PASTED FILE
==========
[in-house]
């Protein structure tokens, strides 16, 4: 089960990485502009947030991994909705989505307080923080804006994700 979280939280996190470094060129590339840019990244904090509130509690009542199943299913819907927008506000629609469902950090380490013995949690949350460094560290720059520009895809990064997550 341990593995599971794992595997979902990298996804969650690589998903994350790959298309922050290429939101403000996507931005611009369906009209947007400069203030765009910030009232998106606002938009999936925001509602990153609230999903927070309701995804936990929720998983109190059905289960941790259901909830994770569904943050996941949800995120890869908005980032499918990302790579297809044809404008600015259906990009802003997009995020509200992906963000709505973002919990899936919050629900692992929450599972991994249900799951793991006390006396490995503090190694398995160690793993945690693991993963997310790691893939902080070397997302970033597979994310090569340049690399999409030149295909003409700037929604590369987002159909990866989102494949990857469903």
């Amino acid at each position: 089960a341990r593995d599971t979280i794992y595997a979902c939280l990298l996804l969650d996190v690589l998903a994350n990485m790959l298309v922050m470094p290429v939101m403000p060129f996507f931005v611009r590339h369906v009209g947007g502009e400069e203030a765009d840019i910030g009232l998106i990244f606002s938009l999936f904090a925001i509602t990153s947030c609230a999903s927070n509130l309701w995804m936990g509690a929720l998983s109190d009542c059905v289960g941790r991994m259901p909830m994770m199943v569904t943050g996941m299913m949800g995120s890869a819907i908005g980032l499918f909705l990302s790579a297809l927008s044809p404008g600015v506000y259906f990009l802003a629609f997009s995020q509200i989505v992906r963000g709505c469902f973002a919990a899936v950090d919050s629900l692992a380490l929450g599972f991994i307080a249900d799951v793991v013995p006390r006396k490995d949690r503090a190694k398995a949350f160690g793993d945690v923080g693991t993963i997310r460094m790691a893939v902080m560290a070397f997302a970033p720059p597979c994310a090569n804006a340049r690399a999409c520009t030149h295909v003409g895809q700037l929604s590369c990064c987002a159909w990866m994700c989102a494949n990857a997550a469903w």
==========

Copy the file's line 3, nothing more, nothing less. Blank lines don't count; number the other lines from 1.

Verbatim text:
């Amino acid at each position: 089960a341990r593995d599971t979280i794992y595997a979902c939280l990298l996804l969650d996190v690589l998903a994350n990485m790959l298309v922050m470094p290429v939101m403000p060129f996507f931005v611009r590339h369906v009209g947007g502009e400069e203030a765009d840019i910030g009232l998106i990244f606002s938009l999936f904090a925001i509602t990153s947030c609230a999903s927070n509130l309701w995804m936990g509690a929720l998983s109190d009542c059905v289960g941790r991994m259901p909830m994770m199943v569904t943050g996941m299913m949800g995120s890869a819907i908005g980032l499918f909705l990302s790579a297809l927008s044809p404008g600015v506000y259906f990009l802003a629609f997009s995020q509200i989505v992906r963000g709505c469902f973002a919990a899936v950090d919050s629900l692992a380490l929450g599972f991994i307080a249900d799951v793991v013995p006390r006396k490995d949690r503090a190694k398995a949350f160690g793993d945690v923080g693991t993963i997310r460094m790691a893939v902080m560290a070397f997302a970033p720059p597979c994310a090569n804006a340049r690399a999409c520009t030149h295909v003409g895809q700037l929604s590369c990064c987002a159909w990866m994700c989102a494949n990857a997550a469903w």